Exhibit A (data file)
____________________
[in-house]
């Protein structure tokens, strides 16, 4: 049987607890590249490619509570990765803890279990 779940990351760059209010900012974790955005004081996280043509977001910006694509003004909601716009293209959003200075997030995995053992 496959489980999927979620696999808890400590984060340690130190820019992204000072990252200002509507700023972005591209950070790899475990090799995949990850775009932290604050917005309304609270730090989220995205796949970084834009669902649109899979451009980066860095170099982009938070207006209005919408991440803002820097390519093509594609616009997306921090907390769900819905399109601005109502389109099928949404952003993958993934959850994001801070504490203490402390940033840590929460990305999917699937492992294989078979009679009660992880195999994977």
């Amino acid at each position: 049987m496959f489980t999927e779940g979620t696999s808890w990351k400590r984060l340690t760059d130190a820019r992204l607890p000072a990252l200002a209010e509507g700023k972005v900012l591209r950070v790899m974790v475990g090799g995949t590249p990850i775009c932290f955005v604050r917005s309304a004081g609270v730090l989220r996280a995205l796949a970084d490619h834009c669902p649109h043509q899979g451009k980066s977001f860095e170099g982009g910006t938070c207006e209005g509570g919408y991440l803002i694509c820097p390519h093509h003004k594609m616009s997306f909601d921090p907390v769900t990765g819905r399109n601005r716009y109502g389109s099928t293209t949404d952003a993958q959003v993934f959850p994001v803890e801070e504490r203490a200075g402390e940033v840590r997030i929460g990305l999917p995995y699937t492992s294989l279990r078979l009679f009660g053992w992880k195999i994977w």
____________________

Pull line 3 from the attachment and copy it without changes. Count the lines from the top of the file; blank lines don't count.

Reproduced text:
């Amino acid at each position: 049987m496959f489980t999927e779940g979620t696999s808890w990351k400590r984060l340690t760059d130190a820019r992204l607890p000072a990252l200002a209010e509507g700023k972005v900012l591209r950070v790899m974790v475990g090799g995949t590249p990850i775009c932290f955005v604050r917005s309304a004081g609270v730090l989220r996280a995205l796949a970084d490619h834009c669902p649109h043509q899979g451009k980066s977001f860095e170099g982009g910006t938070c207006e209005g509570g919408y991440l803002i694509c820097p390519h093509h003004k594609m616009s997306f909601d921090p907390v769900t990765g819905r399109n601005r716009y109502g389109s099928t293209t949404d952003a993958q959003v993934f959850p994001v803890e801070e504490r203490a200075g402390e940033v840590r997030i929460g990305l999917p995995y699937t492992s294989l279990r078979l009679f009660g053992w992880k195999i994977w």